Shark Valley Tram Tour

Shark Valley is the most accessible and easily accessible part of the Everglades. It is located along Highway 41, also called the Tamiami trail because it is the main connection between Miami and the southwest coast (Tampa). Because it is such a simple gateway to the Everglades, it also became very popular (read: busy). From the entrance, a 17-mile paved trail runs through nature all the way to the tall Shark Valley Observation Tower. From here you have a beautiful panoramic view of the park. Seeing lazy alligators sunbathing on the asphalt is a daily occurrence here.
Three popular ways to explore the trail are walking, renting a bike, or taking the tram tour. This ride takes two hours and is ideal if you have little time and still want to discover something of the park. Along the way you will receive a lot of explanation and information about the park with its fauna and flora from a guide.
Anhinga bird / Source: Kehlmack, Pixabay

Visitor centres

Also worth it is the road through the park from Florida City to Flamingo, where you will pass many interesting stops. There are beautiful viewpoints and short paths through the wilderness. You will also come to two visitor centers that are worth seeing.
There is not much to see in Flamingo. It is little more than a tourist center with lodging, dining options and cruises along the coasts of Florida. Renting a kayak or canoe is also possible. Flamingo began as a small settlement and outpost for hunters and fishermen in the nineteenth century.

Ernest Coe Visitor Center

On the road from Florida City to Flamingo, the Ernest Coe visitor center is worth a first stop. It’s the park’s main visitor center, and you’ll find tons of fascinating information about the Everglades. It’s the fastest and easiest way to see the Everglades for those short on time.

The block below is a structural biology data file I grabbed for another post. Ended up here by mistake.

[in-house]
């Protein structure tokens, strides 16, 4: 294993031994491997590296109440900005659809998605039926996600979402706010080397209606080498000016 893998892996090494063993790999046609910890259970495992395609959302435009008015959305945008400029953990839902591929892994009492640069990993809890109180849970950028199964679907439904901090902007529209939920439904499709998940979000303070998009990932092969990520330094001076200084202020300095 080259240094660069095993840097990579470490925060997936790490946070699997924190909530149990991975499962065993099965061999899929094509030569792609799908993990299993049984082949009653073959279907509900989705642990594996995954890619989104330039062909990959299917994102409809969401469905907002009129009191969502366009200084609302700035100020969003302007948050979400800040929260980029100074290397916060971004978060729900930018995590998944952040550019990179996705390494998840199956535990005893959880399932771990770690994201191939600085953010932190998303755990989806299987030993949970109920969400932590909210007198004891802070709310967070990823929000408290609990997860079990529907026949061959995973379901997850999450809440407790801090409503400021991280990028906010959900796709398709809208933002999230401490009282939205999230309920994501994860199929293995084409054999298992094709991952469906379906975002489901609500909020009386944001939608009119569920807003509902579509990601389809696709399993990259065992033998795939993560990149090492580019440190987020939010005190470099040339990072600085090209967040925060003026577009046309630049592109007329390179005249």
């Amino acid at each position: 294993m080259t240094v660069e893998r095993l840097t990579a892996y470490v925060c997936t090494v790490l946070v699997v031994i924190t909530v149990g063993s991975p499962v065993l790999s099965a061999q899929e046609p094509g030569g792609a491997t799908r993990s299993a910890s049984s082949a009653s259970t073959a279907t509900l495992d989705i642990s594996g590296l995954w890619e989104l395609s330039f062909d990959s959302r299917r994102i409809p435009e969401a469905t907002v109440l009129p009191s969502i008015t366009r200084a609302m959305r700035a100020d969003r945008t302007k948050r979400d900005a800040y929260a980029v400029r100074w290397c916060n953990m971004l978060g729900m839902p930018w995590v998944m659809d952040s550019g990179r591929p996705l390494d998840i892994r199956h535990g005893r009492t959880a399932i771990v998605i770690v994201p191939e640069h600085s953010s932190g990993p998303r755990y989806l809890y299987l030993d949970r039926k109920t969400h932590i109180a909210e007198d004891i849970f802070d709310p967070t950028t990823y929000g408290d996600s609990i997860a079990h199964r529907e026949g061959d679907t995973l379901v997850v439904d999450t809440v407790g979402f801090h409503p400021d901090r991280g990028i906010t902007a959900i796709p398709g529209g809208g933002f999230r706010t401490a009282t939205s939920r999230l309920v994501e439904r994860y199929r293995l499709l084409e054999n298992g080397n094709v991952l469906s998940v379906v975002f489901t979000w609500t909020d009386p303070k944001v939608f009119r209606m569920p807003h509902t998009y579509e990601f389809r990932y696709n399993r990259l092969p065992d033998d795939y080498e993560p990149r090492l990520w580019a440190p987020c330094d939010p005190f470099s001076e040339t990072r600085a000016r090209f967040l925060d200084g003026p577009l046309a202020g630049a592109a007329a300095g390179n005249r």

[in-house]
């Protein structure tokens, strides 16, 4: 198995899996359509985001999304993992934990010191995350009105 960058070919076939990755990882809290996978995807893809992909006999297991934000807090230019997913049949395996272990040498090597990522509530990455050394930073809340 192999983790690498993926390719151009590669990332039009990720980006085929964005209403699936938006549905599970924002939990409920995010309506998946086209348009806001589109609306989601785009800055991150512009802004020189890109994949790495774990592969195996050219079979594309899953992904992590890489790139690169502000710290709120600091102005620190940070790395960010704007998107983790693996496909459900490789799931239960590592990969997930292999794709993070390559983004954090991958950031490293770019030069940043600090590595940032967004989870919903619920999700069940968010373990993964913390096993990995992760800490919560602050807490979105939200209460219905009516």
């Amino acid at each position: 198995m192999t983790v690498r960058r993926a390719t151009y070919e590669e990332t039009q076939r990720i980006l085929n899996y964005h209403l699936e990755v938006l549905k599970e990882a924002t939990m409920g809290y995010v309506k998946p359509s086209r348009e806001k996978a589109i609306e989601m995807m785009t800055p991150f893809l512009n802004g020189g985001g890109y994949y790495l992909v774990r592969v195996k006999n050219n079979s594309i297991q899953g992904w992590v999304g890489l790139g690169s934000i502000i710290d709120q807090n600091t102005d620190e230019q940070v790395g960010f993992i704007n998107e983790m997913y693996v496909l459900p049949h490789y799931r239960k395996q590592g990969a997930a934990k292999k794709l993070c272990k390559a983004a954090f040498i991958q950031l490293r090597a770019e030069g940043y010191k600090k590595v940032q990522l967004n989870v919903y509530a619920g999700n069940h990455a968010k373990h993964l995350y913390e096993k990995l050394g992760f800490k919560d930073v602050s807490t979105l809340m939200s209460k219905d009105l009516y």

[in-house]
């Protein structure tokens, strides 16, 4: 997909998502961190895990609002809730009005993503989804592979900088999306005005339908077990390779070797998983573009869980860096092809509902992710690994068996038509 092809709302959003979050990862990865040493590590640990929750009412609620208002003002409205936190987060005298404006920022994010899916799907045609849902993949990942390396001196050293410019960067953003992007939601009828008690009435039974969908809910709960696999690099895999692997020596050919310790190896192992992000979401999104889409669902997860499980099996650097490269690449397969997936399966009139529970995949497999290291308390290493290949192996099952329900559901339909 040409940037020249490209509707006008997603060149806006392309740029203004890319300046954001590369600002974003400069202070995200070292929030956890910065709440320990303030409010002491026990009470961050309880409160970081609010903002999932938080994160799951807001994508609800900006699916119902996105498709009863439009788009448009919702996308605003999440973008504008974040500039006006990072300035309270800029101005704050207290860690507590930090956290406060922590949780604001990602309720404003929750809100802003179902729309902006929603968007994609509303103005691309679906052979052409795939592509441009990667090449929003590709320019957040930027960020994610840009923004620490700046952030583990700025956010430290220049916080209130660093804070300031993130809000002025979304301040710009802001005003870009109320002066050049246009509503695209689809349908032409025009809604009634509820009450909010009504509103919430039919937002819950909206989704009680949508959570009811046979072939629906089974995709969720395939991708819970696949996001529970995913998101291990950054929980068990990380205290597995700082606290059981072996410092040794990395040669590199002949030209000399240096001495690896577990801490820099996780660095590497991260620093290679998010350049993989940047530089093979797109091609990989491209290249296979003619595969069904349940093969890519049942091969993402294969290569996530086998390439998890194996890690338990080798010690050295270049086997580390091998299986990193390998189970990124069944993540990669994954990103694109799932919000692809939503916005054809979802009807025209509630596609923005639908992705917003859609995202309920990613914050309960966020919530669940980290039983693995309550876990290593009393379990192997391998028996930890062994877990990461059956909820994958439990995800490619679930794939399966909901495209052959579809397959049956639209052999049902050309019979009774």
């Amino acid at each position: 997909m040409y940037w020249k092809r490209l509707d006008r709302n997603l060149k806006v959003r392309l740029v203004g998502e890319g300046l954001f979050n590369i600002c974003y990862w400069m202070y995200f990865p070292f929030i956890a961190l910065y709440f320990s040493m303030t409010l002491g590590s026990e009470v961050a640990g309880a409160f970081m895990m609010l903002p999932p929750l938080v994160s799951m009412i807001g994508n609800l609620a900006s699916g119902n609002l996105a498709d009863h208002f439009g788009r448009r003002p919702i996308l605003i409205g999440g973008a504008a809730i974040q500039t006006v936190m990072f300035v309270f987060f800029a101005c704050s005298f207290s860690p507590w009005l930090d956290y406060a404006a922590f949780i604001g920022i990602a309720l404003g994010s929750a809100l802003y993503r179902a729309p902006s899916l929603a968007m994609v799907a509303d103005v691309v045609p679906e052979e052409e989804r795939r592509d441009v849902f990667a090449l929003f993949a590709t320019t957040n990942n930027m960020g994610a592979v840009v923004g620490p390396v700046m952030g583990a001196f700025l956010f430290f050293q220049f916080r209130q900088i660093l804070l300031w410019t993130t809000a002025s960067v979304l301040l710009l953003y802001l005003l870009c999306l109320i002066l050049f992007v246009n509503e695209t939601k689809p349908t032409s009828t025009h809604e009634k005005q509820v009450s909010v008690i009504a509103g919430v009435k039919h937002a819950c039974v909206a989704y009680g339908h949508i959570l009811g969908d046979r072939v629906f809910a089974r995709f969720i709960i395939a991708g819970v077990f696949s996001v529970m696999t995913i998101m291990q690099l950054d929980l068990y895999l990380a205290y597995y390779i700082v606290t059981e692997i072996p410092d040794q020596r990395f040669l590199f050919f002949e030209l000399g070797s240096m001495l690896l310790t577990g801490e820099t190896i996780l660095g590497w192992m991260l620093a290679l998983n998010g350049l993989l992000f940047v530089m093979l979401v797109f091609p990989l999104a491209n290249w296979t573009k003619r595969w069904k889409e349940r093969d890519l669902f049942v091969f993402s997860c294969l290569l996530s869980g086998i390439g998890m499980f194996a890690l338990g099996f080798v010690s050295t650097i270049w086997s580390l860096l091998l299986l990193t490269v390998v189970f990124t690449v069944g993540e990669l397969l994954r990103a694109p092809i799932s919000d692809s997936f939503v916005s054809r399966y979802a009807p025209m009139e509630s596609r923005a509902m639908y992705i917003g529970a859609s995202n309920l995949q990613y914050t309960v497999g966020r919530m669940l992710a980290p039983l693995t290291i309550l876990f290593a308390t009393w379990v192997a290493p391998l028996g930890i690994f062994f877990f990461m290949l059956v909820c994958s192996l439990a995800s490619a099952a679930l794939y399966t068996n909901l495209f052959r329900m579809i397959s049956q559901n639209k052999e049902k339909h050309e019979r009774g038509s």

Royal Palm Visitor Centre

This visitor center is located near the Ernest Coe visitor center, along Highway 9336, and is the starting point for two short but interesting hikes: the Gumbo-Limbo trail and the Anhinga trail. Both walks take you to one of the most beautiful places in the Everglades.

Gumbo Limbo Trail

The Gumbo-Limbo trail is three-quarters of a mile long and takes you past impressively beautiful spots with trees and vegetation. Hammocks are small islands of trees in freshwater prairies and you can see some along this trail. Mahogany trees are often found on the hammocks. The name of the trail refers to the ‘gumbo-limbo’ tree, also known as the ‘tourist tree’: it is known for its red and flaky bark that resembles sunburned skin.

Anhinga Trail

Also nice is the Anhinga trail, named after the bizarre birds of the same name that often appear here. It’s only half a mile long but there’s a good chance of meeting some of the park’s residents along the way. Turtles, water birds, lizards or snakes are regularly seen. Alligators can also often be found along this trail, especially at the ‘gator hole’ at the beginning. A ‘gator hole’ is a hole in the ground, made by alligators during the dry season to access the deeper water.